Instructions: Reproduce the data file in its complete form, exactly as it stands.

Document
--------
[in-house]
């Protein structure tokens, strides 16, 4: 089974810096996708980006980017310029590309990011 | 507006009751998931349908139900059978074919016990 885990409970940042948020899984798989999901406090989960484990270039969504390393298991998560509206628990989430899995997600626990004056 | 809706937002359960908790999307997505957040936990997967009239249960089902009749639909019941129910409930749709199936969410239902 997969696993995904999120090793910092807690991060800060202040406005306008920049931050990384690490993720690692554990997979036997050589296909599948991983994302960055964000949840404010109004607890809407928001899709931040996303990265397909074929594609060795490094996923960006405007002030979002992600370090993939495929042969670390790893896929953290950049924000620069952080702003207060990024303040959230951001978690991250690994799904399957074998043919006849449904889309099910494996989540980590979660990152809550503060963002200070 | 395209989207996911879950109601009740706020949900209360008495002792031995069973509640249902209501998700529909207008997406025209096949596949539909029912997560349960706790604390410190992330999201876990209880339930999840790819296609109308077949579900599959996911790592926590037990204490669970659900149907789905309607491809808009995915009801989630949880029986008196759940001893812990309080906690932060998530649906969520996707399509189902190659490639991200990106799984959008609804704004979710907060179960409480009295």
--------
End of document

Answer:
[in-house]
């Protein structure tokens, strides 16, 4: 089974810096996708980006980017310029590309990011 | 507006009751998931349908139900059978074919016990 885990409970940042948020899984798989999901406090989960484990270039969504390393298991998560509206628990989430899995997600626990004056 | 809706937002359960908790999307997505957040936990997967009239249960089902009749639909019941129910409930749709199936969410239902 997969696993995904999120090793910092807690991060800060202040406005306008920049931050990384690490993720690692554990997979036997050589296909599948991983994302960055964000949840404010109004607890809407928001899709931040996303990265397909074929594609060795490094996923960006405007002030979002992600370090993939495929042969670390790893896929953290950049924000620069952080702003207060990024303040959230951001978690991250690994799904399957074998043919006849449904889309099910494996989540980590979660990152809550503060963002200070 | 395209989207996911879950109601009740706020949900209360008495002792031995069973509640249902209501998700529909207008997406025209096949596949539909029912997560349960706790604390410190992330999201876990209880339930999840790819296609109308077949579900599959996911790592926590037990204490669970659900149907789905309607491809808009995915009801989630949880029986008196759940001893812990309080906690932060998530649906969520996707399509189902190659490639991200990106799984959008609804704004979710907060179960409480009295």